Today I went snorkeling off of La Jolla Cove with my cousin and I saw tons of fish whose names I will look up later, some kelp, and some reefy areas. We went into a cave that was absolutely gorgeous, and the limited light made the water this really excellent turquoise. But the highlight was swimming amidst sea lions, even though I balled my hands up into tight fists because I was afraid my fingers might be mistaken for a delicious lunch treat. It was kind of like this but instead viewed from above:
Even in water that was three feet deep, tons of fish were swimming around. These dinner-plateesque white and gray striped fish were in schools of about ten, winding in and out of waders’ legs. I was in this part of the Pacific two weeks ago, and had no idea of the animal diversity.
All of this is well and good, but I digress from my reason for posting. Our snorkel tour guide was this kid named Kevin, an ex-Navy diver who now leads snorkeling and scuba tours for San Diego Excellent Adventures. Quite the upgrade if you ask me. I told him what I’m doing in San Diego and after apologizing for changing the topic, he told me one of the coolest things ever that ended up not being a change in topic at all but instead an expansion of the topic.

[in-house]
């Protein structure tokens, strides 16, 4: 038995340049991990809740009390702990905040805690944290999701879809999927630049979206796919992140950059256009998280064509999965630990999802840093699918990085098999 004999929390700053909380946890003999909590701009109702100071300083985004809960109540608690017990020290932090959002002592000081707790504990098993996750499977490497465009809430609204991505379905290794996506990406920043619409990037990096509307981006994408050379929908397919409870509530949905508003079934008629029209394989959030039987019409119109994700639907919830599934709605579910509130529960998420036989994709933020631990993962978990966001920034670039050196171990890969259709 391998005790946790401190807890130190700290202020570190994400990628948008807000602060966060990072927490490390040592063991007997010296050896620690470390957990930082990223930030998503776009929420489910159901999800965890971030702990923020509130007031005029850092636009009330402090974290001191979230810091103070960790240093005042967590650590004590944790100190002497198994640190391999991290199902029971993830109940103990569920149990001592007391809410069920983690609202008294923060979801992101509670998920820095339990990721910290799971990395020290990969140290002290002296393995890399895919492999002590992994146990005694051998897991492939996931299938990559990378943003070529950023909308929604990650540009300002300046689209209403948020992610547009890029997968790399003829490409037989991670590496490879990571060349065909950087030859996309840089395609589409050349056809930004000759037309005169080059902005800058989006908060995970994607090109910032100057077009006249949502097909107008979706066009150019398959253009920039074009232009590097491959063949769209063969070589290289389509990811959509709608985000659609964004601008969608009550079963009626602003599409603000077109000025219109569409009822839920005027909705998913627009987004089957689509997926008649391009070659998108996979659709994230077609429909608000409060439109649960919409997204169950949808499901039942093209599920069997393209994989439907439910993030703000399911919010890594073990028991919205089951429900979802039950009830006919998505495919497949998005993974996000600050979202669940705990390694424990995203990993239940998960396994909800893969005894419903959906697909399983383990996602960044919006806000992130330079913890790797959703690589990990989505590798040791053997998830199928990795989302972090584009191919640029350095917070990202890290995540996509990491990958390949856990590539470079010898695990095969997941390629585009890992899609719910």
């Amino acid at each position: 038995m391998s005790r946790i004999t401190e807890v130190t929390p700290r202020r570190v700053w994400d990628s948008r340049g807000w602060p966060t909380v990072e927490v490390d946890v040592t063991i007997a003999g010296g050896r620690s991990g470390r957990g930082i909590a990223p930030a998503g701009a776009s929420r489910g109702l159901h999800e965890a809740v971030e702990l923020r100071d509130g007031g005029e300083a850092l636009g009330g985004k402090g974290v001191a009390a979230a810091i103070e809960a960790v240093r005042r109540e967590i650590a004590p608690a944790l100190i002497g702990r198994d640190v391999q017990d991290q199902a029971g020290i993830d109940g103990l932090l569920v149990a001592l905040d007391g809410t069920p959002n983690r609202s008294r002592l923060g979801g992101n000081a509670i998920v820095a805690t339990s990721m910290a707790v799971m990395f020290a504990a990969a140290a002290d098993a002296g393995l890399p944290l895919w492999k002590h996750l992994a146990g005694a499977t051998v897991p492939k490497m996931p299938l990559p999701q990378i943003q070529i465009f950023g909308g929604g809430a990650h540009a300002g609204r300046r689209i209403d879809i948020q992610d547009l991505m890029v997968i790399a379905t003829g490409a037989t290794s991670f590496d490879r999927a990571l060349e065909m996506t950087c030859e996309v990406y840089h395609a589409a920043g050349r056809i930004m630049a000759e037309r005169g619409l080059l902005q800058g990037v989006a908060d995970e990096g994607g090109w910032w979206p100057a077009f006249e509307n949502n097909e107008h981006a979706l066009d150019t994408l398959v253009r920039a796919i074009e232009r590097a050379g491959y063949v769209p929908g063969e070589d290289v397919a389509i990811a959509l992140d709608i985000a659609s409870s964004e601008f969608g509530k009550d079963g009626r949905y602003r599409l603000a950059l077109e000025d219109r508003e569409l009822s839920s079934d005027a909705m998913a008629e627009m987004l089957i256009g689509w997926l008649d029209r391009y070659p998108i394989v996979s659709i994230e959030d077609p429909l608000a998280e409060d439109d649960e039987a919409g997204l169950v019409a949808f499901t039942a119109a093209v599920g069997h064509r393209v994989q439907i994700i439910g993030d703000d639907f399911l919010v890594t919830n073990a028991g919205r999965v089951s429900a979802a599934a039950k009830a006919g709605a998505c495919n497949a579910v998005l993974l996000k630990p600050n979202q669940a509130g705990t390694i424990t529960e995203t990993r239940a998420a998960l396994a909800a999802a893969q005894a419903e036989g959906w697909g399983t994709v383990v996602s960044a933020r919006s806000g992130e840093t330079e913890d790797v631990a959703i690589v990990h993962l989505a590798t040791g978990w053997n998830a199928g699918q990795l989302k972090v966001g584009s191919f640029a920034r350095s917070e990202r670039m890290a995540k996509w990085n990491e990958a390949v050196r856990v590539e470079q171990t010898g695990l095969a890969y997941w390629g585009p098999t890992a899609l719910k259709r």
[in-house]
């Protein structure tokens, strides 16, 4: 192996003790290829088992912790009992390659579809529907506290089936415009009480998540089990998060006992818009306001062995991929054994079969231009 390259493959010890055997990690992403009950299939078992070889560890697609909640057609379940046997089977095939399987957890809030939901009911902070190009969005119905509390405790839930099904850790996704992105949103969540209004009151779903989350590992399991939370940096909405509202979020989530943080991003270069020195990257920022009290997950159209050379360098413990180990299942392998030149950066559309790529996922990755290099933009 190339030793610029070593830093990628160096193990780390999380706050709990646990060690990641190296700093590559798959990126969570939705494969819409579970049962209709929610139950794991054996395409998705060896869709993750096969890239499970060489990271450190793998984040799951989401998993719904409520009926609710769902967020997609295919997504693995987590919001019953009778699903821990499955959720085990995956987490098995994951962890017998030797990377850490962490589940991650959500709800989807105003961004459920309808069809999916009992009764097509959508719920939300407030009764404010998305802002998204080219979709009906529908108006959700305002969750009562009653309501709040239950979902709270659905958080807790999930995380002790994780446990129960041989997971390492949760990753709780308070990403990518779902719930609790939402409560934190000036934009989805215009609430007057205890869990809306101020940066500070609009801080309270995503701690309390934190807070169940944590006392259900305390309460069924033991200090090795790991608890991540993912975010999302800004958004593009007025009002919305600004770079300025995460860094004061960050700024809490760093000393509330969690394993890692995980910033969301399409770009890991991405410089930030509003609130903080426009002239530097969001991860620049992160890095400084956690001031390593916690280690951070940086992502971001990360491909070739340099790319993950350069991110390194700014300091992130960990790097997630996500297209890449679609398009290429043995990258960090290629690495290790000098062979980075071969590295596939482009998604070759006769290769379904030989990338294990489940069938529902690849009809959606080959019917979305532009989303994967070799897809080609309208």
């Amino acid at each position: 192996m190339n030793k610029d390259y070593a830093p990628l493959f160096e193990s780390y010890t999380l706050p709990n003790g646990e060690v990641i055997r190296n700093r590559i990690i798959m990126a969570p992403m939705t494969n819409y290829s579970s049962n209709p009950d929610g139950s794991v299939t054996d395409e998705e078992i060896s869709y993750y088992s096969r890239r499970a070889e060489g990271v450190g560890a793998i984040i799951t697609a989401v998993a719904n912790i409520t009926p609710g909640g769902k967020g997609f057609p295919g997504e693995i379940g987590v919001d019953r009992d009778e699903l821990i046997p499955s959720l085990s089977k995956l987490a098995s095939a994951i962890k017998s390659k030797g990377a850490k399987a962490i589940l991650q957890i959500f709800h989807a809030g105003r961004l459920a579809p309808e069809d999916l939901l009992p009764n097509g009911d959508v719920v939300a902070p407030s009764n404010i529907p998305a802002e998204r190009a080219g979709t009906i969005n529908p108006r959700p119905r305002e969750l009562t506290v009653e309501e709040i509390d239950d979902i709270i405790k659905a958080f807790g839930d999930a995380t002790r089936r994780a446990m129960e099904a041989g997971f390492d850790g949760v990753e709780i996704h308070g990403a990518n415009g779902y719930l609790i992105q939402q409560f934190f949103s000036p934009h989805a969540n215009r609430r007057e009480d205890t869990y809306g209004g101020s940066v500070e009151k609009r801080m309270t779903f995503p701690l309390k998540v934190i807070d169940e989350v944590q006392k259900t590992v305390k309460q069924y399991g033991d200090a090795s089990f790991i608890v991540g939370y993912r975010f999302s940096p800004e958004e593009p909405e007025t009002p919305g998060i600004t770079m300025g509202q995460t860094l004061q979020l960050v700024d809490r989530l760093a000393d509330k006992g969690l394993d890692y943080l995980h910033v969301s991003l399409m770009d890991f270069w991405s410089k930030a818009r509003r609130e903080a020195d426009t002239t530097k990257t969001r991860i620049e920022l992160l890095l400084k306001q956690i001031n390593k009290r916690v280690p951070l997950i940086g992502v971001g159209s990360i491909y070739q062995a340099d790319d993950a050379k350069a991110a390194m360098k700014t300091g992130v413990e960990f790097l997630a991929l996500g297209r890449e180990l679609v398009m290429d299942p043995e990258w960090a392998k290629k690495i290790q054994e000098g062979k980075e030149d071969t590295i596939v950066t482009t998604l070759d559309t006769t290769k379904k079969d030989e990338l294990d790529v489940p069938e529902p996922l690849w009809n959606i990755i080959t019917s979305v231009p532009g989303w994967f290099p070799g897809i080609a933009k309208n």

He was leading a tour with this woman who would swim in the ocean all the time with those underwater headphones Olympians use during their hours of practice. (My cousin told me about this Olympian thing and all I can say is thank goodgollygosh that someone invented these things because can you imagine hours and hours and hours of only hearing own thoughts and the water splashing? I’d go crazy). Anyway, she had pretty eclectic tastes and would listen to a host of genres in the water. When she listened to rock or country or hip-hop or whatever, nothing weird would happen, but when she played jazz with high-pitched trumpets, dolphins would swim with her. DOLPHINS!
Although his phenomenon is not directly related to my research project here in San Diego, Ani and John do work with animals and their relationship to the music they hear and create. I cannot wait to tell them this tomorrow.